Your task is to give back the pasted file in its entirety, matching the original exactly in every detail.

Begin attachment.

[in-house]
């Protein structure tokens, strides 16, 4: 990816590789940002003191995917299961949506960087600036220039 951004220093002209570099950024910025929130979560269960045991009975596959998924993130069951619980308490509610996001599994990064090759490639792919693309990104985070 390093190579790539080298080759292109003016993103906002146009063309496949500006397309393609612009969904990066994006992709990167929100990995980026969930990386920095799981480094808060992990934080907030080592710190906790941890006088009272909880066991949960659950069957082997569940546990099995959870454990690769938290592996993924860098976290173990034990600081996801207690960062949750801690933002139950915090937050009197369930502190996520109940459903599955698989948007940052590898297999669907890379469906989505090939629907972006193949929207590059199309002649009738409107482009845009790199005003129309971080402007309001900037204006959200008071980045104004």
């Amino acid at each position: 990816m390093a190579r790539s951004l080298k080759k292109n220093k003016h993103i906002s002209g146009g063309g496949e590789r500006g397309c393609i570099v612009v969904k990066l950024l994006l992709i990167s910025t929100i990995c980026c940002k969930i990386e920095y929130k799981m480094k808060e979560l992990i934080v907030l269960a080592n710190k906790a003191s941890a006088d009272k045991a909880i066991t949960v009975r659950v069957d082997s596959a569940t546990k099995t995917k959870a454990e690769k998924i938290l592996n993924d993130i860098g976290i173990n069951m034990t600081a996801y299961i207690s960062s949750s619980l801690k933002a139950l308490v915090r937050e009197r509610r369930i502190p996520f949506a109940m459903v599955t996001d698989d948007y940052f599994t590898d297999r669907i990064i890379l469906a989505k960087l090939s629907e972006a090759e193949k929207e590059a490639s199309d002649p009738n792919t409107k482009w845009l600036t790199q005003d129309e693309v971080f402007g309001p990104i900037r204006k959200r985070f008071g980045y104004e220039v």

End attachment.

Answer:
[in-house]
């Protein structure tokens, strides 16, 4: 990816590789940002003191995917299961949506960087600036220039 951004220093002209570099950024910025929130979560269960045991009975596959998924993130069951619980308490509610996001599994990064090759490639792919693309990104985070 390093190579790539080298080759292109003016993103906002146009063309496949500006397309393609612009969904990066994006992709990167929100990995980026969930990386920095799981480094808060992990934080907030080592710190906790941890006088009272909880066991949960659950069957082997569940546990099995959870454990690769938290592996993924860098976290173990034990600081996801207690960062949750801690933002139950915090937050009197369930502190996520109940459903599955698989948007940052590898297999669907890379469906989505090939629907972006193949929207590059199309002649009738409107482009845009790199005003129309971080402007309001900037204006959200008071980045104004």
């Amino acid at each position: 990816m390093a190579r790539s951004l080298k080759k292109n220093k003016h993103i906002s002209g146009g063309g496949e590789r500006g397309c393609i570099v612009v969904k990066l950024l994006l992709i990167s910025t929100i990995c980026c940002k969930i990386e920095y929130k799981m480094k808060e979560l992990i934080v907030l269960a080592n710190k906790a003191s941890a006088d009272k045991a909880i066991t949960v009975r659950v069957d082997s596959a569940t546990k099995t995917k959870a454990e690769k998924i938290l592996n993924d993130i860098g976290i173990n069951m034990t600081a996801y299961i207690s960062s949750s619980l801690k933002a139950l308490v915090r937050e009197r509610r369930i502190p996520f949506a109940m459903v599955t996001d698989d948007y940052f599994t590898d297999r669907i990064i890379l469906a989505k960087l090939s629907e972006a090759e193949k929207e590059a490639s199309d002649p009738n792919t409107k482009w845009l600036t790199q005003d129309e693309v971080f402007g309001p990104i900037r204006k959200r985070f008071g980045y104004e220039v």